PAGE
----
Genome sequencing and transcriptome analyses of the Siberian hamster hypothalamus identify novel mechanisms for seasonal energy balance

Riyue Bao, Kenneth G. Onishi, Elisabetta Tolla, Fran J. P. Ebling, J E Lewis, R. L. Anderson, Perry Barrett, Brian J. Prendergast, Tyler J. Stevenson (Corresponding Author)

Research output: Contribution to journalArticle

1 Citation (Scopus)

Abstract

Synthesis of triiodothyronine (T3) in the hypothalamus induces marked seasonal neuromorphology changes across taxa. How species-specific responses to T3 signaling in the CNS drive annual changes in body weight and energy balance remains uncharacterized. These experiments sequenced and annotated the Siberian hamster (Phodopus sungorus) genome, a model organism for seasonal physiology research, to facilitate the dissection of T3-dependent molecular mechanisms that govern predictable, robust, and long-term changes in body weight. Examination of the Phodopus genome, in combination with transcriptome sequencing of the hamster diencephalon under winter and summer conditions, and in vivo-targeted expression analyses confirmed that proopiomelanocortin (pomc) is a primary genomic target for the long-term T3-dependent regulation of body weight. Further in silico analyses of pomc promoter sequences revealed that thyroid hormone receptor 1β-binding motif insertions have evolved in several genera of the Cricetidae family of rodents. Finally, experimental manipulation of food availability confirmed that hypothalamic pomc mRNA expression is dependent on longer-term photoperiod cues and is unresponsive to acute, short-term food availability. These observations suggest that species-specific responses to hypothalamic T3, driven in part by the receptor-binding motif insertions in some cricetid genomes, contribute critically to the long-term regulation of energy balance and the underlying physiological and behavioral adaptations associated with the seasonal organization of behavior.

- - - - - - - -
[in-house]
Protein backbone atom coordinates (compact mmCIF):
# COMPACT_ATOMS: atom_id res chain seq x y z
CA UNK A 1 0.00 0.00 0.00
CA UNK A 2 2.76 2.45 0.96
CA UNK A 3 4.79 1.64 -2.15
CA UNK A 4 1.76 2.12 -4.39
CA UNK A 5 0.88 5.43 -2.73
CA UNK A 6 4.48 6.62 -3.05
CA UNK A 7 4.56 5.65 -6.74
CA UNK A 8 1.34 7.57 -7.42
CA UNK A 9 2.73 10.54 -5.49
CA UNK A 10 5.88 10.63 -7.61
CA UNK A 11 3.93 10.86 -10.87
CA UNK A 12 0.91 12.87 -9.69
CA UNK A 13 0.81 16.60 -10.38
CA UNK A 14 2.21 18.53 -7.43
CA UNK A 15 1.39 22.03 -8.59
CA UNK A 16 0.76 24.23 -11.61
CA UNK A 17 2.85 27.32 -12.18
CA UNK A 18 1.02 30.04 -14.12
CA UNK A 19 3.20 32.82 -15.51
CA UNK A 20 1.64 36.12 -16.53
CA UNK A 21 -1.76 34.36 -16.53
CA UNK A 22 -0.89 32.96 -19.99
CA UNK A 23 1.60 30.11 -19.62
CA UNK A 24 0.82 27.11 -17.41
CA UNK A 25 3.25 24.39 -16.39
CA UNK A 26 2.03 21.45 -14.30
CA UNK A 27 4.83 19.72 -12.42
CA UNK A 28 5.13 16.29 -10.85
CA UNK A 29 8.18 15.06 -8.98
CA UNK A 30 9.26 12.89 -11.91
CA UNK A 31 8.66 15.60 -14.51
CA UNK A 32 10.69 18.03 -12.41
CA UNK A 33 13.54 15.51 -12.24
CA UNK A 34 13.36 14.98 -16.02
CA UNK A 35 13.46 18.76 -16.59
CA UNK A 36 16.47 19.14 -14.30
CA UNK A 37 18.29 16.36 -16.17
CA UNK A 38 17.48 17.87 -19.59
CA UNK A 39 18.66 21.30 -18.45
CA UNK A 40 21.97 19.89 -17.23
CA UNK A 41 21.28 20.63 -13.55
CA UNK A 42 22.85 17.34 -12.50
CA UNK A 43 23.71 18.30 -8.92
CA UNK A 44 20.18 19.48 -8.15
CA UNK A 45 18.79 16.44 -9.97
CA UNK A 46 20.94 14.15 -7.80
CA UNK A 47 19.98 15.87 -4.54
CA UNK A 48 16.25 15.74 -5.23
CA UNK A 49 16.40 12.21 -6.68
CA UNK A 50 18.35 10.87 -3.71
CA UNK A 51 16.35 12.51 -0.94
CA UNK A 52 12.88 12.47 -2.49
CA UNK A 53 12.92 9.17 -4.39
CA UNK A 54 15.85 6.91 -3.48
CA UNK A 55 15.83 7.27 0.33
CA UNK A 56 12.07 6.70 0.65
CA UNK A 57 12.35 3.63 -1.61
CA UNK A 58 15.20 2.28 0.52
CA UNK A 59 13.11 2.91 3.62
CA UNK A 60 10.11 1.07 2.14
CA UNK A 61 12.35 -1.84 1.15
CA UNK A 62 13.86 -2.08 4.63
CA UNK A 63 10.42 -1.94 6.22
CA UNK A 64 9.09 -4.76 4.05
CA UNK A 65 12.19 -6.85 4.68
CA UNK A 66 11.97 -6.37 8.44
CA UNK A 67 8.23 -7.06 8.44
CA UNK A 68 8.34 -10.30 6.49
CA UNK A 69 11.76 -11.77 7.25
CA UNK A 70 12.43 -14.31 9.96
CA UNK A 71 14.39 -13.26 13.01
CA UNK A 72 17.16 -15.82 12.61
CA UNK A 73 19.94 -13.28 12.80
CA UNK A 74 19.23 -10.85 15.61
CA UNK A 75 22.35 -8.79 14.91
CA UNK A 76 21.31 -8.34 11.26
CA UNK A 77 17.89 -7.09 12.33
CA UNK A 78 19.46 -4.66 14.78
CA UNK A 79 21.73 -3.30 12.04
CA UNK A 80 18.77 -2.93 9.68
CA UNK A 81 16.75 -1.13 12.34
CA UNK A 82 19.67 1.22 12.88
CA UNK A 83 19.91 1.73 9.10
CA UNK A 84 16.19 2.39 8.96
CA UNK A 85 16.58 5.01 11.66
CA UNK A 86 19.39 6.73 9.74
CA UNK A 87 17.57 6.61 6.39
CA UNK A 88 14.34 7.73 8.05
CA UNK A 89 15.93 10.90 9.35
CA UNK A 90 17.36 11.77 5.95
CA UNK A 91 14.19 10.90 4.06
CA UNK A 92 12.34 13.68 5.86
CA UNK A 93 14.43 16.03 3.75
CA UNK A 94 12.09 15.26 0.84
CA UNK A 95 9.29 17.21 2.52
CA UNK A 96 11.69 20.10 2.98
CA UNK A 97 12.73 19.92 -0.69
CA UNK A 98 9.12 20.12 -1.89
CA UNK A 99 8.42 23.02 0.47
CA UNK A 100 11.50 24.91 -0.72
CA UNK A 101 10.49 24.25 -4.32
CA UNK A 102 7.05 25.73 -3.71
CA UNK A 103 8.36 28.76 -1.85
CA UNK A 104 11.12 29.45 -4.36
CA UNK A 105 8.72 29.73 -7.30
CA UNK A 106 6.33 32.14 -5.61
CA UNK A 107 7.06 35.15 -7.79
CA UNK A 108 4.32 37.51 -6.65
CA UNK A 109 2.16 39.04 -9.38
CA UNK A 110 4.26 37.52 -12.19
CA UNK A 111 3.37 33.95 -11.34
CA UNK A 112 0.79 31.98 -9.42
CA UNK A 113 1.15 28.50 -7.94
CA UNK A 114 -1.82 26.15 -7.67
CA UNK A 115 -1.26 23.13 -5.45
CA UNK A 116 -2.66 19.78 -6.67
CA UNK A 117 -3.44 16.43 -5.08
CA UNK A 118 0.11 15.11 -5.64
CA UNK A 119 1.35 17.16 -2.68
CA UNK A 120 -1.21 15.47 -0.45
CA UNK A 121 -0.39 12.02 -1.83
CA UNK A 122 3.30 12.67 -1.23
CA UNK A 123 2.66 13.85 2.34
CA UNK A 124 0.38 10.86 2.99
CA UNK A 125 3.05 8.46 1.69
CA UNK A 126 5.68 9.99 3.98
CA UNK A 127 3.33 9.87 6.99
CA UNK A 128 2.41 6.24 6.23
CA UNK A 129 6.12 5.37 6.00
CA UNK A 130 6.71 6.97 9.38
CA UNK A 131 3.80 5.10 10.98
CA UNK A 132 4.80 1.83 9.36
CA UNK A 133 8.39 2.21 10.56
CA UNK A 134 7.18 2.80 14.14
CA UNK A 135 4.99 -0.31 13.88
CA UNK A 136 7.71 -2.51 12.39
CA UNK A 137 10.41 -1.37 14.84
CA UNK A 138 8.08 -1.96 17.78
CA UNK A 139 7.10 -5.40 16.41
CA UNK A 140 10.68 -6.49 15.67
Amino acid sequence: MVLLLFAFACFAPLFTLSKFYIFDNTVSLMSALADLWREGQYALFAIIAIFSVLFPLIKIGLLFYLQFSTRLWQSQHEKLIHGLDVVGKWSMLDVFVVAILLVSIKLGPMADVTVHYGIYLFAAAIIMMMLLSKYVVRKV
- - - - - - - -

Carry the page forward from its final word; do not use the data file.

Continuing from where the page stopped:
Original languageEnglish
Pages (from-to)13116-13121
Number of pages6
JournalPNAS
Volume116
Issue number26
Early online date12 Jun 2019
DOIs
Publication statusPublished - 25 Jun 2019

Fingerprint

Phodopus
Pro-Opiomelanocortin
Gene Expression Profiling
Hypothalamus
Body Weight Changes
Genome
Physiological Adaptation
Food
Thyroid Hormone Receptors
Diencephalon
Arvicolinae
Photoperiod
Triiodothyronine
Transcriptome
Cricetinae
Computer Simulation
Cues
Dissection
Rodentia
Body Weight

Keywords

  • triiodothyronine
  • proopiomelanocortin
  • seasonal
  • obesity
  • Obesity
  • Proopiomelanocortin
  • Triiodothyronine
  • Seasonal
  • FOOD-INTAKE
  • INFORMATION
  • RECEPTOR
  • IODOTHYRONINE DEIODINASE EXPRESSION
  • PHOTOPERIOD
  • BODY-WEIGHT
  • PROOPIOMELANOCORTIN
  • GENE-EXPRESSION
  • MICE
  • REPRODUCTION

ASJC Scopus subject areas

  • General

Cite this

Bao, R., Onishi, K. G., Tolla, E., Ebling, F. J. P., Lewis, J. E., Anderson, R. L., ... Stevenson, T. J. (2019). Genome sequencing and transcriptome analyses of the Siberian hamster hypothalamus identify novel mechanisms for seasonal energy balance. PNAS, 116(26), 13116-13121. https://doi.org/10.1073/pnas.1902896116

Genome sequencing and transcriptome analyses of the Siberian hamster hypothalamus identify novel mechanisms for seasonal energy balance. / Bao, Riyue; Onishi, Kenneth G.; Tolla, Elisabetta; Ebling, Fran J. P.; Lewis, J E; Anderson, R. L.; Barrett, Perry; Prendergast, Brian J.; Stevenson, Tyler J. (Corresponding Author).

In: PNAS, Vol. 116, No. 26, 25.06.2019, p. 13116-13121.

Research output: Contribution to journalArticle

Bao, R, Onishi, KG, Tolla, E, Ebling, FJP, Lewis, JE, Anderson, RL, Barrett, P, Prendergast, BJ & Stevenson, TJ 2019, 'Genome sequencing and transcriptome analyses of the Siberian hamster hypothalamus identify novel mechanisms for seasonal energy balance' PNAS, vol. 116, no. 26, pp. 13116-13121. https://doi.org/10.1073/pnas.1902896116
Bao, Riyue ; Onishi, Kenneth G. ; Tolla, Elisabetta ; Ebling, Fran J. P. ; Lewis, J E ; Anderson, R. L. ; Barrett, Perry ; Prendergast, Brian J. ; Stevenson, Tyler J. / Genome sequencing and transcriptome analyses of the Siberian hamster hypothalamus identify novel mechanisms for seasonal energy balance. In: PNAS. 2019 ; Vol. 116, No. 26. pp. 13116-13121.